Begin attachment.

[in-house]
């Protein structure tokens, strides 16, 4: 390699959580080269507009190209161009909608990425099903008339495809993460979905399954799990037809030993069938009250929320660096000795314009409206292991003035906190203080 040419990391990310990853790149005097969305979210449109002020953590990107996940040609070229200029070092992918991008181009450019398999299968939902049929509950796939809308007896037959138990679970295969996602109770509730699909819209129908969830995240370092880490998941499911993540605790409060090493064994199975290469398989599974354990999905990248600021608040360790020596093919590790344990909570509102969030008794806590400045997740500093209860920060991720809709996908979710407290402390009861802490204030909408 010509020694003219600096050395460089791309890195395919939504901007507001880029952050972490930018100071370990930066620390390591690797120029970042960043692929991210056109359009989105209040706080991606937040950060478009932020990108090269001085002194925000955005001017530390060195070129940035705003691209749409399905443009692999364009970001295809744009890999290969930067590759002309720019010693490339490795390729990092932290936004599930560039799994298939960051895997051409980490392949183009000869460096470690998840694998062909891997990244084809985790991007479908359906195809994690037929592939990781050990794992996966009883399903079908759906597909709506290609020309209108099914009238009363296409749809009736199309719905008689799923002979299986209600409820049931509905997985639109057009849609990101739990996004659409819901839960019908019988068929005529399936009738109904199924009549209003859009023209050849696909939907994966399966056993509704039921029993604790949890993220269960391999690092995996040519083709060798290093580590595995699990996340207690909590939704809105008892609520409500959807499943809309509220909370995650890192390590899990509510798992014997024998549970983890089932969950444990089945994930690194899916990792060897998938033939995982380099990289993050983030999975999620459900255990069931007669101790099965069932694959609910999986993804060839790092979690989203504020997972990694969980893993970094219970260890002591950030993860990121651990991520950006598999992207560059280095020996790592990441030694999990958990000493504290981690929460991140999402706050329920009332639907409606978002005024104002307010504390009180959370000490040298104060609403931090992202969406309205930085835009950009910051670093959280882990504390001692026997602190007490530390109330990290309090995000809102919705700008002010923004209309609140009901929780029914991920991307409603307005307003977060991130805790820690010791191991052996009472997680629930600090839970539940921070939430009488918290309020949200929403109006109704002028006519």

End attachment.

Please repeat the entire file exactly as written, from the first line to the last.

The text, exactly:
[in-house]
């Protein structure tokens, strides 16, 4: 390699959580080269507009190209161009909608990425099903008339495809993460979905399954799990037809030993069938009250929320660096000795314009409206292991003035906190203080 040419990391990310990853790149005097969305979210449109002020953590990107996940040609070229200029070092992918991008181009450019398999299968939902049929509950796939809308007896037959138990679970295969996602109770509730699909819209129908969830995240370092880490998941499911993540605790409060090493064994199975290469398989599974354990999905990248600021608040360790020596093919590790344990909570509102969030008794806590400045997740500093209860920060991720809709996908979710407290402390009861802490204030909408 010509020694003219600096050395460089791309890195395919939504901007507001880029952050972490930018100071370990930066620390390591690797120029970042960043692929991210056109359009989105209040706080991606937040950060478009932020990108090269001085002194925000955005001017530390060195070129940035705003691209749409399905443009692999364009970001295809744009890999290969930067590759002309720019010693490339490795390729990092932290936004599930560039799994298939960051895997051409980490392949183009000869460096470690998840694998062909891997990244084809985790991007479908359906195809994690037929592939990781050990794992996966009883399903079908759906597909709506290609020309209108099914009238009363296409749809009736199309719905008689799923002979299986209600409820049931509905997985639109057009849609990101739990996004659409819901839960019908019988068929005529399936009738109904199924009549209003859009023209050849696909939907994966399966056993509704039921029993604790949890993220269960391999690092995996040519083709060798290093580590595995699990996340207690909590939704809105008892609520409500959807499943809309509220909370995650890192390590899990509510798992014997024998549970983890089932969950444990089945994930690194899916990792060897998938033939995982380099990289993050983030999975999620459900255990069931007669101790099965069932694959609910999986993804060839790092979690989203504020997972990694969980893993970094219970260890002591950030993860990121651990991520950006598999992207560059280095020996790592990441030694999990958990000493504290981690929460991140999402706050329920009332639907409606978002005024104002307010504390009180959370000490040298104060609403931090992202969406309205930085835009950009910051670093959280882990504390001692026997602190007490530390109330990290309090995000809102919705700008002010923004209309609140009901929780029914991920991307409603307005307003977060991130805790820690010791191991052996009472997680629930600090839970539940921070939430009488918290309020949200929403109006109704002028006519």